EXPERIENCE WHITBY ABBEY
Whitby Abbey is one of the most atmospheric locations in England. The desolate ruins stand stark above steep cliffs overlooking the old whaling village of Whitby in North Yorkshire, a testament to the town's former religious significance.
The abbey was founded in 656, and was the site of the Synod of Whitby in 664, when a vote was held to decide if the church should adopt the Celtic or Roman date for Easter. The vote favoured the Roman date and this led to a decline in Celtic Christianity. The abbey's influence decreased in the 9th century, and it was destroyed and looted in the bloody Viking raids of 867. In the late 11th Century a Norman knight came to Whitby and was inspired to rebuild the abbey, which continued as a place of monastic life until the dissolution of the monasteries by Henry VIII. Tradition holds that Henry's men had the abbey bells loaded onto a ship, which sank - in heavenly retribution - not long after it had left the shore. In bygone years young lovers would listen for the sound of the bells in the depths, as this was thought to be a fortunate omen for their future.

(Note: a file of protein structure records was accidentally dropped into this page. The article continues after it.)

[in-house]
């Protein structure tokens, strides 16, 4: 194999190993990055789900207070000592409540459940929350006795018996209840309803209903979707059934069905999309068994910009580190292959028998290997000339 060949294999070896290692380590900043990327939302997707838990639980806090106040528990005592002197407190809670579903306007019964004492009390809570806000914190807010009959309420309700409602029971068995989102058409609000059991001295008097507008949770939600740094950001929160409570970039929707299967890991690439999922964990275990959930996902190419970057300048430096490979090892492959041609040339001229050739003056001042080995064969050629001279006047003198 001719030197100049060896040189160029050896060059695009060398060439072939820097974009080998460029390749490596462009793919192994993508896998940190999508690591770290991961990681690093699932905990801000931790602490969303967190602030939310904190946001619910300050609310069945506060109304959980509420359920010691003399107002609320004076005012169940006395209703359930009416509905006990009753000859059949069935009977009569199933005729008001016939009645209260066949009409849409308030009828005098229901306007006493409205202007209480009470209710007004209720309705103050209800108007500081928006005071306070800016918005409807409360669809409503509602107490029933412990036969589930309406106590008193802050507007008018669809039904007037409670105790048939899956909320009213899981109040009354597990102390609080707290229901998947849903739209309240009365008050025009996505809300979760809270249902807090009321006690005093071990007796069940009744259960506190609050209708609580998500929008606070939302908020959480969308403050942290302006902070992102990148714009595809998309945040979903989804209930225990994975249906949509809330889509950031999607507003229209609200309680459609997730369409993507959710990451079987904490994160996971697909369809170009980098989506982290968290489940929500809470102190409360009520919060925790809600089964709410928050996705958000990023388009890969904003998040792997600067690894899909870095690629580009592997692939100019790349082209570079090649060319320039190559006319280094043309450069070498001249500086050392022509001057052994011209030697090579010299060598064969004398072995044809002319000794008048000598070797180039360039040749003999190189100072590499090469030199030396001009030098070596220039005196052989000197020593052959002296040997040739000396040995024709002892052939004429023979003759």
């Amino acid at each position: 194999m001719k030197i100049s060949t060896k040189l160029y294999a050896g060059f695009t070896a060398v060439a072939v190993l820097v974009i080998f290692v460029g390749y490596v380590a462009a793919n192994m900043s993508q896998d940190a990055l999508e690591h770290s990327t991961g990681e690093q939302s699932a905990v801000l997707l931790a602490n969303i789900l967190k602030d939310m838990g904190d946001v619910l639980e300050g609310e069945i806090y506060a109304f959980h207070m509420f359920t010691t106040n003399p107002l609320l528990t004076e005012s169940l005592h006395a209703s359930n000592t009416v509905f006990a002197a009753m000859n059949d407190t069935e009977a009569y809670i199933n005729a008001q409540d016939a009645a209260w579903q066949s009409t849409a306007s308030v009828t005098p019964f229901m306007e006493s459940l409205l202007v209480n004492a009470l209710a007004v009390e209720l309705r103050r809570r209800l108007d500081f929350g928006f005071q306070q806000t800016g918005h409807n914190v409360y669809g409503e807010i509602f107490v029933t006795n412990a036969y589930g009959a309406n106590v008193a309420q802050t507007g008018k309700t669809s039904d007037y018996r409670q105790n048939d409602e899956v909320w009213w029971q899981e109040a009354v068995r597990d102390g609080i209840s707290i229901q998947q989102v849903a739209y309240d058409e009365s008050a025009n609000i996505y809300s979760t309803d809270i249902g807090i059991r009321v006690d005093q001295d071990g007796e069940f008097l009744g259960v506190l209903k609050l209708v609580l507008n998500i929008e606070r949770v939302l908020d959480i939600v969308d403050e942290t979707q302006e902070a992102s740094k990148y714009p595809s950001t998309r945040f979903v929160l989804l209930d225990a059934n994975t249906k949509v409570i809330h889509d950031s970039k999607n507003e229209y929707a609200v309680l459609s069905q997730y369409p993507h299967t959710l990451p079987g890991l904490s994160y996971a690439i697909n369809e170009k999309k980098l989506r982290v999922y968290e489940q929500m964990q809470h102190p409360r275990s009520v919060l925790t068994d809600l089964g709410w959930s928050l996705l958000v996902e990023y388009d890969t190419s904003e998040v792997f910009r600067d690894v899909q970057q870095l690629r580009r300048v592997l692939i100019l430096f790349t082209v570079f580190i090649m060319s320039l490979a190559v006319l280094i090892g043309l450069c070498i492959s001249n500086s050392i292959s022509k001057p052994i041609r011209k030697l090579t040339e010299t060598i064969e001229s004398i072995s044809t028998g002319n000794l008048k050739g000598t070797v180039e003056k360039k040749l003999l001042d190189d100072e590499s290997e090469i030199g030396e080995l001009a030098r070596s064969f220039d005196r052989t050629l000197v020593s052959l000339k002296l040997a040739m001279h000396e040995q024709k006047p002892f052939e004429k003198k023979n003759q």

Whitby itself is steeped in folklore and legend, which, along with the abbey's foreboding ruins are said to have provided inspiration for Bram Stoker's gothic masterpiece Dracula. In the book Whitby is the destination for the doomed ship Demeter, which carries Dracula to England.
The first Abbess of the abbey, St Hilda, became a focus for folklore and legend through the centuries and was said to have performed many miraculous deeds. Tradition tells how she rid the town of snakes, lopping off their heads with her enchanted whip. Fossil ammonites, frequently found on the shore, were once seen as the headless remains of these petrified snakes.
The Abbey was home to Caedmon, the earliest recorded English poet. An Anglo-Saxon who cared for the animals, during the abbacy (657–680) of St. Hilda. He was originally ignorant of "the art of song" but learned to compose one night in the course of a dream or vision from God, according to the 8th-century monk Bede. He later became a zealous monk and an accomplished and inspirational religious poet.